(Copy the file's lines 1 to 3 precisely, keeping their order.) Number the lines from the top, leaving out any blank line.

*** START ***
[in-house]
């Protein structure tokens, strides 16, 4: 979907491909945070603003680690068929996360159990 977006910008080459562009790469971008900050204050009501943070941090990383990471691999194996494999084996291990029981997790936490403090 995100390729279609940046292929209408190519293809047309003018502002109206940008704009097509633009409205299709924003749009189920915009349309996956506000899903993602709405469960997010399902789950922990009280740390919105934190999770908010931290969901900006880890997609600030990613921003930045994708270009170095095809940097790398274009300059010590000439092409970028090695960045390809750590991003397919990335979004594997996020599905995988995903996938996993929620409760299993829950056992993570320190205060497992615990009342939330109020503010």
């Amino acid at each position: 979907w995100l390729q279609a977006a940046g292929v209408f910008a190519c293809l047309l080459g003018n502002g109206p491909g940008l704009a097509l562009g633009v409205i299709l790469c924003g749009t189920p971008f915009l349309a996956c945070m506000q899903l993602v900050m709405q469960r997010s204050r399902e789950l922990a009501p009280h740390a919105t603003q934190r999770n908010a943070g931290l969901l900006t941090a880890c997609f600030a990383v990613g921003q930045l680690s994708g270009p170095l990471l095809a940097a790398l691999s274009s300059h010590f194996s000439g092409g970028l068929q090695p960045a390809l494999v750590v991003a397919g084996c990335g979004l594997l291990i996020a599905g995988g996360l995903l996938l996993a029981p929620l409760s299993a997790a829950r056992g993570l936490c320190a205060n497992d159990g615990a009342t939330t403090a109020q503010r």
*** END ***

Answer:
[in-house]
């Protein structure tokens, strides 16, 4: 979907491909945070603003680690068929996360159990 977006910008080459562009790469971008900050204050009501943070941090990383990471691999194996494999084996291990029981997790936490403090 995100390729279609940046292929209408190519293809047309003018502002109206940008704009097509633009409205299709924003749009189920915009349309996956506000899903993602709405469960997010399902789950922990009280740390919105934190999770908010931290969901900006880890997609600030990613921003930045994708270009170095095809940097790398274009300059010590000439092409970028090695960045390809750590991003397919990335979004594997996020599905995988995903996938996993929620409760299993829950056992993570320190205060497992615990009342939330109020503010």
């Amino acid at each position: 979907w995100l390729q279609a977006a940046g292929v209408f910008a190519c293809l047309l080459g003018n502002g109206p491909g940008l704009a097509l562009g633009v409205i299709l790469c924003g749009t189920p971008f915009l349309a996956c945070m506000q899903l993602v900050m709405q469960r997010s204050r399902e789950l922990a009501p009280h740390a919105t603003q934190r999770n908010a943070g931290l969901l900006t941090a880890c997609f600030a990383v990613g921003q930045l680690s994708g270009p170095l990471l095809a940097a790398l691999s274009s300059h010590f194996s000439g092409g970028l068929q090695p960045a390809l494999v750590v991003a397919g084996c990335g979004l594997l291990i996020a599905g995988g996360l995903l996938l996993a029981p929620l409760s299993a997790a829950r056992g993570l936490c320190a205060n497992d159990g615990a009342t939330t403090a109020q503010r």